The German article is below (zoom in to read) with English translation below.
Why did you write a book about Rilke?
What attracted me to Rilke was that he was the epitome of a poet. The English poet, Stephen Spender once said that if he cuts himself while shaving he will bleed poetry. At the beginning of his marriage, after the birth of his daughter Ruth, Rilke turned to his wife Clara and said: “I have come to a crossroads in my life. I am neither a good husband nor a good father, but I want to be a good poet. Ciao! ” What kept him going until he completed his two masterpieces, the “Duineser Elegies” and the “Sonnets for Orpheus”, was his mantra: “Always be a beginner! Always be a beginner! ” His modest determination to start over and over again made him successful.
What is your approach to this book?
The aim was to find out why Rilke was treated like a philosopher and guru. The reason for this was that his wife had never forgiven him for leaving her, and when she became the literary administrator of the estate after his death, she censored his letters, leaving only spiritual or philosophical references in them.
What is different from other books about Rilke?
My book differs from other books because I brought Rilke to life in a novel.
Have you done a lot of research?
I’ve done a lot of research in the ten years I’ve written the book: reading the biographies of people who knew him, studying material from libraries like the Bodleian Library at Oxford University, the Bodmeriana in Geneva, and others. I spoke to people who had known his lover Elisabeth Klossowska and her son, the painter Balthus, with whom Rilke was friends, as well as to other researchers who had met Rilke’s daughter and his wife. For those who met him, he was impartial, not arrogant, with an easy demeanor and always polite. He was slightly built, rather small, with a large head and large blue eyes.
What are the most fascinating points in the book?
The most fascinating thing is the depth of the relationship between him and Elisabeth, which is reminiscent of the medieval lovers Abelard and HeloÏse. The beauty of the exchange between the two is breathtaking: “I go, I look, it looks like a hotel room and yet it was my house on earth. My garden of love, and nowhere, except in the ecstatic solitude of work, has my heart been so satisfied. On my last night I slept with your letter on my heart, I loved the faint little rose with true love. I ate the damp black grapes. I caressed the figs and inhaled the scent of the little flowers, which resembles those little nests you have in the intimacy of your beautiful arms, where you raise the young winged exaltations that fly high when you open your arms to your delighted friend . Goodbye Goodbye. Live from our inexhaustible treasures.“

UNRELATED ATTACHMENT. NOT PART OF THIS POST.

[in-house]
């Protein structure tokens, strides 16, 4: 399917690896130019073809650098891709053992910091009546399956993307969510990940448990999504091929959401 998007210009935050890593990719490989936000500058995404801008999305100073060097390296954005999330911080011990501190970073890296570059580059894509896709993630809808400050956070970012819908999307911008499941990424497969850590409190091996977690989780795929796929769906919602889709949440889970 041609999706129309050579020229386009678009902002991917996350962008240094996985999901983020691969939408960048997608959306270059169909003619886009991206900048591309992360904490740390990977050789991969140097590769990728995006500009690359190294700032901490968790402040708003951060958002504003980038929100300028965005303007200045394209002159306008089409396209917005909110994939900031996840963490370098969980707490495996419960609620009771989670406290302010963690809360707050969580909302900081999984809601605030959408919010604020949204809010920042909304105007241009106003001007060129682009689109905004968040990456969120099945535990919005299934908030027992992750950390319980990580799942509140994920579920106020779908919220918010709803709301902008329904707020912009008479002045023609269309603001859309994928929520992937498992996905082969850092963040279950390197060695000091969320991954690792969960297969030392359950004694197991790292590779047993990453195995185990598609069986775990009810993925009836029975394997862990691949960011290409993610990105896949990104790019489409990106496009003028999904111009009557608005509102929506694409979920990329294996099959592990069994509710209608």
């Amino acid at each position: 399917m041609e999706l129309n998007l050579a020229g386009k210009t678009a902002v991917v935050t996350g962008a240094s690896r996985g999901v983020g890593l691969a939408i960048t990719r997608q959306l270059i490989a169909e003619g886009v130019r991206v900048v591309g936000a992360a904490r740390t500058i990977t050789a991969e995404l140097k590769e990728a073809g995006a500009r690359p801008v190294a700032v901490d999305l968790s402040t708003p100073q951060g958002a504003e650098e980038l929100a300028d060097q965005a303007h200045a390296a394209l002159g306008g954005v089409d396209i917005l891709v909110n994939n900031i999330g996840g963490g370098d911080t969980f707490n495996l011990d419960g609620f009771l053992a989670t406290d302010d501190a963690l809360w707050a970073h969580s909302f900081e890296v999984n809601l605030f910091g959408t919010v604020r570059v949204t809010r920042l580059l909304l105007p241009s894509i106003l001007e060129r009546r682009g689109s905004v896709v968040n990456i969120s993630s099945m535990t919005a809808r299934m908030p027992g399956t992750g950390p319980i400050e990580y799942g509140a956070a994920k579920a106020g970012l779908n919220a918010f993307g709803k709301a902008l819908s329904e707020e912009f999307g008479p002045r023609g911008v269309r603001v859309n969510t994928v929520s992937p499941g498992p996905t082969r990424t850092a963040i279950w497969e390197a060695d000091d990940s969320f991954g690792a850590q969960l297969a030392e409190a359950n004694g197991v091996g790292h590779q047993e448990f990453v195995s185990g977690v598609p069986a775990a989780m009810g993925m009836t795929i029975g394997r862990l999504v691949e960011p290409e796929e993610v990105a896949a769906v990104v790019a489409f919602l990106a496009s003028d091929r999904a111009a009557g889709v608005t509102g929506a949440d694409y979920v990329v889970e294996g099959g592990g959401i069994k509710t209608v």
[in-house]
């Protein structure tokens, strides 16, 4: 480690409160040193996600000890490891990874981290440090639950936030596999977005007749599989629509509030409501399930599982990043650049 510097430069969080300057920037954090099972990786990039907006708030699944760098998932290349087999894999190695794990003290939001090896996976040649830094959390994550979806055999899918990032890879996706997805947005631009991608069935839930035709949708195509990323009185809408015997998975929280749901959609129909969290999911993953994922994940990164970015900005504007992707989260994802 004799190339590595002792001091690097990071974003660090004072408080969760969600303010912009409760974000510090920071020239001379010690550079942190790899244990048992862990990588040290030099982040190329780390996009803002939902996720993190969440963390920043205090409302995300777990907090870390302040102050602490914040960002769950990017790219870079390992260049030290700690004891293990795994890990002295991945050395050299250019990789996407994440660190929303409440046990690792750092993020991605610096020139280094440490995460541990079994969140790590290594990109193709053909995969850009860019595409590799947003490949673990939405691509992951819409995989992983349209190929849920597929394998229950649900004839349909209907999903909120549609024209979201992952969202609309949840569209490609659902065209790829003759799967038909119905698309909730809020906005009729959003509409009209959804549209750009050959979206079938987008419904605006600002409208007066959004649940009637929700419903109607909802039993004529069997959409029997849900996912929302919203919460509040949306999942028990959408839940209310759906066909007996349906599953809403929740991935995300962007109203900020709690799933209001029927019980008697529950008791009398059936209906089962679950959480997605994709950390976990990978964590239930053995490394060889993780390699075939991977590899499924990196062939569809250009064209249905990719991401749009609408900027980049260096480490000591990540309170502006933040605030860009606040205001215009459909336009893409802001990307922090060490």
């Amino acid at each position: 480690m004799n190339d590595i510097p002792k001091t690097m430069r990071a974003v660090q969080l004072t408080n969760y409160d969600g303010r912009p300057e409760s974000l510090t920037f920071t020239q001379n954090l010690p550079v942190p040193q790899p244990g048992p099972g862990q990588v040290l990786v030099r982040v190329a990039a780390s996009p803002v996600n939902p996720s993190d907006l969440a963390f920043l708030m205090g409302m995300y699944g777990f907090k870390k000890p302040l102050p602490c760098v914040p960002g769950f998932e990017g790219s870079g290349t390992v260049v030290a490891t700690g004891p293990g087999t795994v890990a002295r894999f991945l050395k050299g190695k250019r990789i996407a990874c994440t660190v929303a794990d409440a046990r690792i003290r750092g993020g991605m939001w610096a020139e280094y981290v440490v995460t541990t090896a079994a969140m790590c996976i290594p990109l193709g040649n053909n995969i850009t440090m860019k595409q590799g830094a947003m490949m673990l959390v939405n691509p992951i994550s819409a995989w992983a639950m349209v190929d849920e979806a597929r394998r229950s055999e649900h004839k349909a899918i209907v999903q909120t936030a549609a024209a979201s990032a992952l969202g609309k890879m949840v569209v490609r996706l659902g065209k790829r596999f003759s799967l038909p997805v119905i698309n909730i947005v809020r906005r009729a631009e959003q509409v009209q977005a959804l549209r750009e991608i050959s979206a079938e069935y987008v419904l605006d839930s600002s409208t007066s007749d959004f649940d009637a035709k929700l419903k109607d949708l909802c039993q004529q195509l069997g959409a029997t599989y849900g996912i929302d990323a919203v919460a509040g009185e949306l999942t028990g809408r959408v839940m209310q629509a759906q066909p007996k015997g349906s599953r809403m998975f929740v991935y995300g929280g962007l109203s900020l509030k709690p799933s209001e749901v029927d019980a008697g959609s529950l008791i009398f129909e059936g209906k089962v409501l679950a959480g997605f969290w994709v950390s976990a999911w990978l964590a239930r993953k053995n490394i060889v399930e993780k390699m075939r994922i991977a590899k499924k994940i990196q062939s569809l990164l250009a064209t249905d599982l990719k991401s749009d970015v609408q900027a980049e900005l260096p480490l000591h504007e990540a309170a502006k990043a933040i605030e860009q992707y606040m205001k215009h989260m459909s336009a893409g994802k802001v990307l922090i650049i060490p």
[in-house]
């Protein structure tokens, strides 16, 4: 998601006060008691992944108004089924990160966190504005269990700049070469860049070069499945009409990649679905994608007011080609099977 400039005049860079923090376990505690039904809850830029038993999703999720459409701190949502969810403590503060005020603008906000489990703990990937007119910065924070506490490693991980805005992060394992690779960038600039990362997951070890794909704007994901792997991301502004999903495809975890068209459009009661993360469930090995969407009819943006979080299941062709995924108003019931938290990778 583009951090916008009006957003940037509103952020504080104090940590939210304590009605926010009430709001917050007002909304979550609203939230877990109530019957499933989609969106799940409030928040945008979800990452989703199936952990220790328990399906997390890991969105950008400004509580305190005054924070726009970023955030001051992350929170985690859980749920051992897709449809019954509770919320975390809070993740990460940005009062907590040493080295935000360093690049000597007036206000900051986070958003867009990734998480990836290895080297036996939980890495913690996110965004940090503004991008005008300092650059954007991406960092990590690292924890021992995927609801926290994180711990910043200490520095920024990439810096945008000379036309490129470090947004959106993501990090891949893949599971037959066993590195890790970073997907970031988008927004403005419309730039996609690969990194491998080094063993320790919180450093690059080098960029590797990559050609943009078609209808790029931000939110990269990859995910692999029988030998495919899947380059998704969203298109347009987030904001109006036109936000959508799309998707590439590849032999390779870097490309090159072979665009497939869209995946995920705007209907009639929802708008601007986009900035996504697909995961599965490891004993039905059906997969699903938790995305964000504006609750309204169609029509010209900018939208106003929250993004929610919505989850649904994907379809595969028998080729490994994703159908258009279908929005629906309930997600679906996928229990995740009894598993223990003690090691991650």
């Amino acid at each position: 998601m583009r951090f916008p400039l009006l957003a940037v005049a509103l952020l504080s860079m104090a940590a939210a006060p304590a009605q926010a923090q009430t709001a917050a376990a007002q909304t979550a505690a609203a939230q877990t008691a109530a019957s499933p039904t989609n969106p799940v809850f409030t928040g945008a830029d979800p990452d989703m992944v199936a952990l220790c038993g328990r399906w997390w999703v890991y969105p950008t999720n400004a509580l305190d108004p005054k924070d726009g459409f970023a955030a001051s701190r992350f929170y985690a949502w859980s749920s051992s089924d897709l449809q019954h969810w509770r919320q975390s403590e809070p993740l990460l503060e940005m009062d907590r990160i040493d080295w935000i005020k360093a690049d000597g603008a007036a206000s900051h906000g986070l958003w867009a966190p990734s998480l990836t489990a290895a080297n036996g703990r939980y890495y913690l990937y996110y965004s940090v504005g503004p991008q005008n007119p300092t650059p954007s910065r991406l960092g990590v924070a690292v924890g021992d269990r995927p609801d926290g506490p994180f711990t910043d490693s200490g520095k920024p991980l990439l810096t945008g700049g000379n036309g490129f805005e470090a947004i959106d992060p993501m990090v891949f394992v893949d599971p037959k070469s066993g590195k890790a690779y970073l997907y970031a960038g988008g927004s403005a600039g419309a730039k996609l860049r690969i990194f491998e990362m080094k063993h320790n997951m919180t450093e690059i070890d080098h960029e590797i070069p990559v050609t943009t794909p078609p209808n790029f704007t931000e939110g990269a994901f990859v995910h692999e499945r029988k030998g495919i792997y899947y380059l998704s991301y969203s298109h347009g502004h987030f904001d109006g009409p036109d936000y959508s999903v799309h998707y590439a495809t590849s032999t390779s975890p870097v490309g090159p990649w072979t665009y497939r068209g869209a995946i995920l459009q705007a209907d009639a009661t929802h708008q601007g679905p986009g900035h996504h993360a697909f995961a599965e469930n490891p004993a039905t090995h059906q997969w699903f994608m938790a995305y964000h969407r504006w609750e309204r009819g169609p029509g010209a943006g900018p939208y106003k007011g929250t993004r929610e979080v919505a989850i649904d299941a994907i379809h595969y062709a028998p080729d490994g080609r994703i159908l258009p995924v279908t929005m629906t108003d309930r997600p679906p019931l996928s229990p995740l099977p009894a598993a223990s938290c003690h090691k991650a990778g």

Is the book more of a biography or a fiction?
The book is a biographical fiction or “faction”.
Who Should Read This Book?
Anyone who wants to know what it means to be a poet.
What books do you have next?
The next book I’m planning is the road trip with Rilke through Switzerland.
Finally: Why did you choose Saanen as your home?
I came to Switzerland in 2009 and liked the country so much that I started writing culture and travel books to promote tourism. I’ve lived everywhere, in a village called Eischoll in Valais, in Vevey in Vaud and in Geneva. In the end I found Gstaad in Saanenland so magical that I settled there.
«The author Farrol Kahn was born in South Africa in the 1960s. There he trained and became a journalist. He then lived in London and Oxford for most of his life. From 1996 to 2009 he was director of the non-profit Aviation Health Institute (AHI) in Oxford, which he founded when he was writing his book “Curse of Icarus” (Routledge 1990). The book highlighted the health risks of flying – cancer from sun exposure and blood clots from less oxygen in the aircraft cabin. Sir David Weatherall, Regius Professor of Medicine at Oxford University, was impressed with his book and became a member of the Advisory Board. Three more books on aerospace medicine followed, all of which are available on Amazon.
During his tenure at AHI, Farrol Kahn organized healthy flying events at airports such as Heathrow, Dublin, Copenhagen and Malta. A 28 year old athletic woman died after a flight London / Sydney / London. Her lungs were filled with blood clots. People were shocked that a young passenger could die on a long-haul flight. The reason for this is that there were no warnings that the airlines were protected by the Warsaw Convention of 1929, which had not been changed. Subsequently, Farrol Kahn received £2 million from the governments of the EU and the UK for research into deep vein thrombosis (DVT) carried out by the World Health Organization (WHO). This led to the development of compression stockings with a mercury value of 14 to 20 millimeters for air travelers.